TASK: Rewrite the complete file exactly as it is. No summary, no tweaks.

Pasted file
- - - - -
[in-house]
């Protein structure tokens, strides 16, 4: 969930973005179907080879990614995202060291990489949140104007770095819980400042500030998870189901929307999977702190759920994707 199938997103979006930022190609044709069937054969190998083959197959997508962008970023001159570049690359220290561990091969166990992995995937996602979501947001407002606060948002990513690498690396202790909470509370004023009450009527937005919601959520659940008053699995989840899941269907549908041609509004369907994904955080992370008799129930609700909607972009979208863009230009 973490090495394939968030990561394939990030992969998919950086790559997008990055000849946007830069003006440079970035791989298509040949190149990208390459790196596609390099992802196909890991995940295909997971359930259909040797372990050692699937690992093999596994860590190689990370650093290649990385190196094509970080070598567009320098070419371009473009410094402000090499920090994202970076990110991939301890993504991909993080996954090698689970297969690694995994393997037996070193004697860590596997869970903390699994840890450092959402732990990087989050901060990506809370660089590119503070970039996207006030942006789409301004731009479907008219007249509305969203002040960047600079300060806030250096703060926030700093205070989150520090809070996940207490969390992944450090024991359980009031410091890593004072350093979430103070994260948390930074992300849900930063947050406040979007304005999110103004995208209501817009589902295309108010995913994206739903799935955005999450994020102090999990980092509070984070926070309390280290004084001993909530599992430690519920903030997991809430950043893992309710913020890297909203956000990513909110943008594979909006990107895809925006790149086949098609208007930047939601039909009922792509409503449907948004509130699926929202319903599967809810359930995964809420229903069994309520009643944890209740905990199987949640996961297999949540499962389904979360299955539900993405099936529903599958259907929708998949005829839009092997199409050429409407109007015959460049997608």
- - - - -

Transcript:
[in-house]
């Protein structure tokens, strides 16, 4: 969930973005179907080879990614995202060291990489949140104007770095819980400042500030998870189901929307999977702190759920994707 199938997103979006930022190609044709069937054969190998083959197959997508962008970023001159570049690359220290561990091969166990992995995937996602979501947001407002606060948002990513690498690396202790909470509370004023009450009527937005919601959520659940008053699995989840899941269907549908041609509004369907994904955080992370008799129930609700909607972009979208863009230009 973490090495394939968030990561394939990030992969998919950086790559997008990055000849946007830069003006440079970035791989298509040949190149990208390459790196596609390099992802196909890991995940295909997971359930259909040797372990050692699937690992093999596994860590190689990370650093290649990385190196094509970080070598567009320098070419371009473009410094402000090499920090994202970076990110991939301890993504991909993080996954090698689970297969690694995994393997037996070193004697860590596997869970903390699994840890450092959402732990990087989050901060990506809370660089590119503070970039996207006030942006789409301004731009479907008219007249509305969203002040960047600079300060806030250096703060926030700093205070989150520090809070996940207490969390992944450090024991359980009031410091890593004072350093979430103070994260948390930074992300849900930063947050406040979007304005999110103004995208209501817009589902295309108010995913994206739903799935955005999450994020102090999990980092509070984070926070309390280290004084001993909530599992430690519920903030997991809430950043893992309710913020890297909203956000990513909110943008594979909006990107895809925006790149086949098609208007930047939601039909009922792509409503449907948004509130699926929202319903599967809810359930995964809420229903069994309520009643944890209740905990199987949640996961297999949540499962389904979360299955539900993405099936529903599958259907929708998949005829839009092997199409050429409407109007015959460049997608």